Gold prices bounced off the previous session’s 10-month lows on Friday, but the precious metal still posted its sixth straight weekly decline as expectations for higher U.S. interest rates in the months ahead continued to weigh.

Gold for February delivery on the Comex division of the New York Mercantile Exchange tacked on $7.60, or 0.67%, to end the week at $1,137.40 a troy ounce. A day earlier, prices sank to $1,124.30, a level not seen since February 2.

For the week, gold futures lost $24.10, or 2.1%, as the U.S. dollar soared after the Federal Reserve hiked interest rates and signaled it expects to raise rates more quickly than previously anticipated in 2017.

The U.S. central bank predicted it would raise interest rates three times in 2017, up from the two hikes predicted in September.

The U.S. dollar index, which measures the greenback’s strength against a trade-weighted basket of six major currencies, was at 102.92 late Friday, not far from Thursday’s 14-year high of 103.55.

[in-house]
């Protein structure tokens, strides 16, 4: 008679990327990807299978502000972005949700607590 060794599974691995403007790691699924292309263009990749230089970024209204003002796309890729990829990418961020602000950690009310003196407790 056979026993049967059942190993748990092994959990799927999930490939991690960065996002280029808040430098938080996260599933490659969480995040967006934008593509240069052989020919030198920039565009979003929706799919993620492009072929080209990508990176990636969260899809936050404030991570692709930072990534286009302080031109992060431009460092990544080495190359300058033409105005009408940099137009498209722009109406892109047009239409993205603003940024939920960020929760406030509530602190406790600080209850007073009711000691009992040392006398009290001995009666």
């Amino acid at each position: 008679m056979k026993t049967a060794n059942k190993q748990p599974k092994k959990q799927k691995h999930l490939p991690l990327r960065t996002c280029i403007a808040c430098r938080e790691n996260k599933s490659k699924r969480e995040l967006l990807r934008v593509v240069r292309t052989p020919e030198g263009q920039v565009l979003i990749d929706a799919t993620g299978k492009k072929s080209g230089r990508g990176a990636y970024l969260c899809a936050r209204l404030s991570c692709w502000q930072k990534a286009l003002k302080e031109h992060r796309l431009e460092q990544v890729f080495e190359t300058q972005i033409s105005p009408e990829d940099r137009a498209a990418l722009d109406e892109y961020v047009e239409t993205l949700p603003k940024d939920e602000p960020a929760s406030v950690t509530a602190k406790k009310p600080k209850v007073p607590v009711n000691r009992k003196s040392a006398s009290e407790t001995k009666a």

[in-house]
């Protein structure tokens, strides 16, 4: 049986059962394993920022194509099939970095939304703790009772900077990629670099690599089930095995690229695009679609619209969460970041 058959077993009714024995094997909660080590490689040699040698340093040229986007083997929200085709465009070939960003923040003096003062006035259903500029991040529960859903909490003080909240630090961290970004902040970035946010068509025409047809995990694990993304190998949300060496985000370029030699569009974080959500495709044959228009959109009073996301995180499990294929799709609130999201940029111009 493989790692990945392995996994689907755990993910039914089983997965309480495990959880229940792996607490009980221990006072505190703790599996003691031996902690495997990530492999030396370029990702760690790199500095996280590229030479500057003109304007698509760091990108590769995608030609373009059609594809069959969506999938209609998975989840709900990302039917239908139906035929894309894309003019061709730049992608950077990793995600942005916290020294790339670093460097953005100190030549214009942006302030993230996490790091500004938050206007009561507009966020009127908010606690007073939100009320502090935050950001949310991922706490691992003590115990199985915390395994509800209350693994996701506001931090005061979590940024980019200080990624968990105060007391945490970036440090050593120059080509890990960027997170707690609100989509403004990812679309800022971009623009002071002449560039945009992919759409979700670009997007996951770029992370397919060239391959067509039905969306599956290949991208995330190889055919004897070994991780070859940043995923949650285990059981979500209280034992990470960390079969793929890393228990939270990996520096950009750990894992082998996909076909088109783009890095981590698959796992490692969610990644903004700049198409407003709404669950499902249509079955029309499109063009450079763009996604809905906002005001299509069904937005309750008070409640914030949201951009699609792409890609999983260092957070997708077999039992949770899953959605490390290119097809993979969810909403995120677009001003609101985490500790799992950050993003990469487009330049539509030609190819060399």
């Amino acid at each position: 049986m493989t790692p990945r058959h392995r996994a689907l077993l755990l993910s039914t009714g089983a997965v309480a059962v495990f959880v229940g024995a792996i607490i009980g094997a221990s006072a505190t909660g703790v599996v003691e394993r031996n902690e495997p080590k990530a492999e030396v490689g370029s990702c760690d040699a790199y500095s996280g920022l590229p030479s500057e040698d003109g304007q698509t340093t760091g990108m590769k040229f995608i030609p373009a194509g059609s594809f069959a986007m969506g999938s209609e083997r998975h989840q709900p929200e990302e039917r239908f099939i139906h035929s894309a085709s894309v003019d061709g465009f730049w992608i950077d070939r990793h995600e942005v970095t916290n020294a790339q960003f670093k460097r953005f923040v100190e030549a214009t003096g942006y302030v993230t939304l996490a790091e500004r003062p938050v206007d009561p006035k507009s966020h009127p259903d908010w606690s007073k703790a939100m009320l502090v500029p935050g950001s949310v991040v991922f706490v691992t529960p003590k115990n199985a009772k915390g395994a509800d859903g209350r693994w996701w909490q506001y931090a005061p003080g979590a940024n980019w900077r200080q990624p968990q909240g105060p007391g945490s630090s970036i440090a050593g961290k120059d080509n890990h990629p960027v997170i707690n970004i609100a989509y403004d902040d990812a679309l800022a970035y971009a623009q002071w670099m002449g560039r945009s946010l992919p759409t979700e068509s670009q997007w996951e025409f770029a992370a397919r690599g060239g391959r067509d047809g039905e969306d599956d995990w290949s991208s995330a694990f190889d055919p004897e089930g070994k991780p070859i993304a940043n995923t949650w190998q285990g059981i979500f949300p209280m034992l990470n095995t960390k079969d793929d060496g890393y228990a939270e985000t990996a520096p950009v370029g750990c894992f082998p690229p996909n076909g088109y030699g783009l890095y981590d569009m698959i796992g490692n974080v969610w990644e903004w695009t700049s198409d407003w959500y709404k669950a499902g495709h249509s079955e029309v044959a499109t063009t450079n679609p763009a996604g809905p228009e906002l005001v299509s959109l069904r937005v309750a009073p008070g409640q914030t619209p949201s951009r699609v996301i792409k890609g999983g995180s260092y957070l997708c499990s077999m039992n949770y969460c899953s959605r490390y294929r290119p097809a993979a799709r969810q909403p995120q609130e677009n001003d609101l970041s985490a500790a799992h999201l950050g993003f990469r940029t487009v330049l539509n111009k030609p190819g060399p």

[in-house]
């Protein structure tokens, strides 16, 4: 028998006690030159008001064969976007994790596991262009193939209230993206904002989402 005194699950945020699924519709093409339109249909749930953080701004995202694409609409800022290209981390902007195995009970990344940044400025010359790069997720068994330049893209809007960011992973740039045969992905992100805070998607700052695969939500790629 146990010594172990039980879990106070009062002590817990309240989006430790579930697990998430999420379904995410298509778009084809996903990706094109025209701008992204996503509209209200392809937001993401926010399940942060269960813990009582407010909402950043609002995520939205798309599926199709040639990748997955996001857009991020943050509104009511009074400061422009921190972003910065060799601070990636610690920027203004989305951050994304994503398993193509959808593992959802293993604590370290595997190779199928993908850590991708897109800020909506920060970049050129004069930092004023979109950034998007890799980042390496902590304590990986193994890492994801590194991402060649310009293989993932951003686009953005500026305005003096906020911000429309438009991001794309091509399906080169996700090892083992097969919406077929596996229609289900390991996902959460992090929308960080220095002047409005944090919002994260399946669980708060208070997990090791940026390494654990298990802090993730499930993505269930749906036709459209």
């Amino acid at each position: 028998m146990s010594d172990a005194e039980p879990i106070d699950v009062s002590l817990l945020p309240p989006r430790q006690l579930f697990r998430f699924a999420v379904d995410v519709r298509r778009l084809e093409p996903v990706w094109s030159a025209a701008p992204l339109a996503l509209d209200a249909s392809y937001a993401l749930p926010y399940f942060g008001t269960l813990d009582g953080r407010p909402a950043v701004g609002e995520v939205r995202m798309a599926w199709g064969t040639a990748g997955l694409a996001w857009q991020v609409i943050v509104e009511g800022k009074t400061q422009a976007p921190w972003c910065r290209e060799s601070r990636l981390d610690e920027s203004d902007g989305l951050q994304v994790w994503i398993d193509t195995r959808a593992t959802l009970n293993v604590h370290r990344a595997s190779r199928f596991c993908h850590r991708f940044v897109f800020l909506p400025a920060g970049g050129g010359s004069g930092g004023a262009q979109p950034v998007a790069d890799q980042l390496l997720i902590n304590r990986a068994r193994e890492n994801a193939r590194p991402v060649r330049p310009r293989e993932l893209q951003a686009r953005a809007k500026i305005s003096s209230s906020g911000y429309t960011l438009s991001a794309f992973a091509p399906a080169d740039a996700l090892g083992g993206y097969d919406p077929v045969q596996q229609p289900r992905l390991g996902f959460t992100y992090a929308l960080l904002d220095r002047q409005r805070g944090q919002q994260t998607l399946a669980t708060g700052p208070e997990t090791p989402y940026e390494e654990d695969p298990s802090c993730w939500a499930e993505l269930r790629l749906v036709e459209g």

Both a strong dollar and higher interest rates are typically bearish for gold, which is denominated in dollars and struggles to compete with yield-bearing assets when borrowing costs rise.

Gold prices have slumped since Donald Trump was elected president as rising U.S. bond yields and a rally in stocks markets have damped its appeal.

Also on the Comex, silver futures for March delivery climbed 25.7 cents, or 1.6%, on Friday to settle at $16.21 a troy ounce. The contract fell to a six-month low of $15.92 in the prior session. On the week, silver lost 74.4 cents, or 4.4%.


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